How does this result in Growth Commission austerity, even when playing by their rules and definitions?

Imagine a school with 1,000 pupils. If you, the education minister, cuts the budget so that the school can only teach 950 pupils worth of lessons, then that is classic austerity. This is inarguable.

Imagine though that population has increased to 1,100 pupils and you, the Growth Commission Education Minister, says that you’ll increase funding in real terms but only to a level below GDP growth. GDP has increased from 100 per cent to 110 per cent thanks to immigration, so you increase the school’s funding to 105 per cent to meet that rule. Your school with 1,100 pupils can only teach 1,050 of them.

To me, that it still inarguably austerity.

Under the UK’s new Budget, the Scottish Government will see an additional £640 million added to the Block Grant, primarily for investment spending. Plugging the Growth Commission’s rule of increasing spending by GDP growth minus one per cent into GERS shows that if it operated under that rule this year then Scotland would only be able to increase capital spending by £430 million this year unless even tighter restrictions were applied to current budgets elsewhere.

The upshot here is that Scotland is facing two major options on its future once we recover from the current COVID-19 pandemic. Scotland tries to win an independence campaign based on restricted spending, tight fiscal rules governing policy and an attempt to remain in ‘normal’ times that have been wiped away as cleanly as the pre-2008 world was in the last crisis, or it can stick within a strangely-investing Conservative UK where Scotland can jockey and dance with the other regions to try to win a few more crumbs from the table.

Neither option is particularly palatable to me, so I have helped to create another option. One that recognises that Interesting Times – in the form of a climate emergency – will be with us for a while and we must reshape not just our nations but our assumptions about how they run in order to adapt and even thrive under the new conditions.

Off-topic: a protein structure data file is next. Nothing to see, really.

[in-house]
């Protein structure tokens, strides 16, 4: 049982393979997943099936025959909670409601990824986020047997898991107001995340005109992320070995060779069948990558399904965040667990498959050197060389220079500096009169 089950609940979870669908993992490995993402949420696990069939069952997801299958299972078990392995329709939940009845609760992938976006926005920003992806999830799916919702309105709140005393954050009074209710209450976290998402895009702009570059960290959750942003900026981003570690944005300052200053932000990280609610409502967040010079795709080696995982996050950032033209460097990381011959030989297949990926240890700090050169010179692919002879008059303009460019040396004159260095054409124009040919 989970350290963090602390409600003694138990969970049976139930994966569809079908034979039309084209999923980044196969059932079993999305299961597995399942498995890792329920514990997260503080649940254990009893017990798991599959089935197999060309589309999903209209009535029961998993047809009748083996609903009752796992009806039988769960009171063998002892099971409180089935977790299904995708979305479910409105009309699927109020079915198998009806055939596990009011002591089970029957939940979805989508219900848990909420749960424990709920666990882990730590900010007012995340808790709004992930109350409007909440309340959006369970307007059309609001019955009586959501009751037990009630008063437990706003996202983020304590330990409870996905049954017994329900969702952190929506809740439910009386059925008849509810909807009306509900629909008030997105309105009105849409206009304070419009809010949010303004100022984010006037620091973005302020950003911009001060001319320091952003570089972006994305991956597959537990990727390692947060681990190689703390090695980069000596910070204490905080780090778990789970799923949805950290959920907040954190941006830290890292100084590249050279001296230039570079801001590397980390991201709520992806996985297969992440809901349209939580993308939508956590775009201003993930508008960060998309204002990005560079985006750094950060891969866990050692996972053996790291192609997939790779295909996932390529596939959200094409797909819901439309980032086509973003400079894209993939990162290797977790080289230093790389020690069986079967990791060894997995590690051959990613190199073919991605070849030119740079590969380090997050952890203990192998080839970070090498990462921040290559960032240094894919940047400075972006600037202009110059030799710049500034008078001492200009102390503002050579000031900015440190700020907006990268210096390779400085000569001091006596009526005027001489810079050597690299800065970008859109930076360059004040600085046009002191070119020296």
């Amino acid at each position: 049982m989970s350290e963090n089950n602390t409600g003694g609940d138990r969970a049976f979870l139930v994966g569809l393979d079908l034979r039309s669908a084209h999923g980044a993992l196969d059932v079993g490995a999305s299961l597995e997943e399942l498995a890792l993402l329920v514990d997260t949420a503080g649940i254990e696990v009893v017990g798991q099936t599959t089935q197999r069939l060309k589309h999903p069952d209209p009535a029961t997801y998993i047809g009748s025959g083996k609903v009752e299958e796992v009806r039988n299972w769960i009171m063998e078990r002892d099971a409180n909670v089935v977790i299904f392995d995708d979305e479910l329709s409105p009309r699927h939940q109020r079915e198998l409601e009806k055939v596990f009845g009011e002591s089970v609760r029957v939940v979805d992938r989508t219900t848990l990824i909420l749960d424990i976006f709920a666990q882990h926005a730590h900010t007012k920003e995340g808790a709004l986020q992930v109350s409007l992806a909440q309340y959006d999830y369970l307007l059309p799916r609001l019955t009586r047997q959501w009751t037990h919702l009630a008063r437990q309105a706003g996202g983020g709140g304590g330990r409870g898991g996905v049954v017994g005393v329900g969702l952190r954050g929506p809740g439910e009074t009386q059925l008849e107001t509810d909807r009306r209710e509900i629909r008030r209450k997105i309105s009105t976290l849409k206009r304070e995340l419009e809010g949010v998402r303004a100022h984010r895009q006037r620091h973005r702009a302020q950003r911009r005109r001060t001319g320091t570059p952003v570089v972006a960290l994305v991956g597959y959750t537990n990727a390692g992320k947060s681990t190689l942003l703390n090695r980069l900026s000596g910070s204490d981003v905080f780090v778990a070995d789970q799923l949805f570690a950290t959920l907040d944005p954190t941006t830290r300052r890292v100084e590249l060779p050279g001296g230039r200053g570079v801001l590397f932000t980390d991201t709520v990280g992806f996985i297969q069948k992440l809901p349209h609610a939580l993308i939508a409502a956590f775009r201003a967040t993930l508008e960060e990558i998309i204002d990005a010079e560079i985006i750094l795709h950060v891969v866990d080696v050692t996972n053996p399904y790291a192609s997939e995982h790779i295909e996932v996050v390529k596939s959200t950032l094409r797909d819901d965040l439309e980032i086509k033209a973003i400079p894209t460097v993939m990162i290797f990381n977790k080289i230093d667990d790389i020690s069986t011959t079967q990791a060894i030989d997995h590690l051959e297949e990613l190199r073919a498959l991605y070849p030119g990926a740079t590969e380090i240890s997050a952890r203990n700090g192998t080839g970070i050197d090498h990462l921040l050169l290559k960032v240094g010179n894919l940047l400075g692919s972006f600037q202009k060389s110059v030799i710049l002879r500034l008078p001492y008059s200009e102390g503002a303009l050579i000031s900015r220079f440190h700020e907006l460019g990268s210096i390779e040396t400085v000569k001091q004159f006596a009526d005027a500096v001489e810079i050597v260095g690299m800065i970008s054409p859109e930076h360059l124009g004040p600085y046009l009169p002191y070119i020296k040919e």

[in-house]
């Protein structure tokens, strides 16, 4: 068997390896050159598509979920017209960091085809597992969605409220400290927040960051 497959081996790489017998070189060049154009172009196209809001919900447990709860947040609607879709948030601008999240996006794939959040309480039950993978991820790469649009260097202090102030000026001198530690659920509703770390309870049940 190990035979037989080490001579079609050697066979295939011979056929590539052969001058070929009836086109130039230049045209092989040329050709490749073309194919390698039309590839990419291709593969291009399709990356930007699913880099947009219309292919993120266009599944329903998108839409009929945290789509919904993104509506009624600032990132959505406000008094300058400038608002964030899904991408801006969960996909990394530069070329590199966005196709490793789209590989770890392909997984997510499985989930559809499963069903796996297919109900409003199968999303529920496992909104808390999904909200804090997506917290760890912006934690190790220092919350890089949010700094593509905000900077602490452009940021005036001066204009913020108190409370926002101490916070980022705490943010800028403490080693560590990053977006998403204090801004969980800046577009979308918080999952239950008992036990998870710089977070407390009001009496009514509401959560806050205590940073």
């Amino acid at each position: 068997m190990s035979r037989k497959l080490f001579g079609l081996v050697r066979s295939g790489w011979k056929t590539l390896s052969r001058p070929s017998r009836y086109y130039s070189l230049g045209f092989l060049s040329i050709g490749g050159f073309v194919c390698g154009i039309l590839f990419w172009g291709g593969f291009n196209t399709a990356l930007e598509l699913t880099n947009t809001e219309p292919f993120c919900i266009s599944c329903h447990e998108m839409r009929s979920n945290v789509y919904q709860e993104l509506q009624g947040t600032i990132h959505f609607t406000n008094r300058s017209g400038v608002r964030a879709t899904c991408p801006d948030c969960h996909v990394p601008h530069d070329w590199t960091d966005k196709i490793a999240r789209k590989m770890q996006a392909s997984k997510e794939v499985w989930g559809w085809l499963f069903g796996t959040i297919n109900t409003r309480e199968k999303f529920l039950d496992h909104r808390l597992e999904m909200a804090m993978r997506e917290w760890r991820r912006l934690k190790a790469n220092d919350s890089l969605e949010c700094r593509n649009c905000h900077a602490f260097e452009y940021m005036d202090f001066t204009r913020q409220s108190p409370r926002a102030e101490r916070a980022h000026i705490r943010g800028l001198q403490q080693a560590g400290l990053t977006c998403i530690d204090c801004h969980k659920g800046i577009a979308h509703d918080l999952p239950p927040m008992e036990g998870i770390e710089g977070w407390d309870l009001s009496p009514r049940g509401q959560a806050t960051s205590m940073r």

Despite the new investment packages, a Green New Deal will be just as impossible under a Conservative UK as it will be under a Growth Commission Scotland, but it is made no less necessary by the current crises.

Scotland should be prepared to come out of 2020 with a roadmap to reshape our economies post-pandemic. I wonder how all our home-working and self-isolation will reduce CO2 emissions and I wonder how much of those environmental gains can be kept by not leaping immediately ‘back to normal’ but changing tack into something better.

I wonder how the new financial crash will make us realise just how much of our environmental impact was caused by our consumerist lifestyles and how much of the panic-buying seen recently could be averted by reducing our reliance on complex and fragile supply chains.

It is much too early to determine the full extent of the current pandemic and therefore much too early to be talking in concrete terms about what comes ‘after’, but from where I am currently sitting – working from home, though currently well – many of the things I can see being discussed are options that were already there and must be implemented anyway if Scotland is to meet its goals as a zero-carbon nation.

We need investment to lead the economy rather than to be led by it and we need that investment to focus on making the economy more robust, more sustainable and much nicer to live in rather than just to be trying to sustain growth.

We need a Green New Deal, we need one as soon as possible and we need everyone who would block and delay such a plan – be they the UK Government or the Scottish Government – to recognise this and either get on board or get out of the way.

Times are interesting enough without fettering our country with rules that no longer make sense, never did, and will ultimately leave us vulnerable to another round of crises as the economic cycle returns to ‘normal’.

Picture courtesy of badsci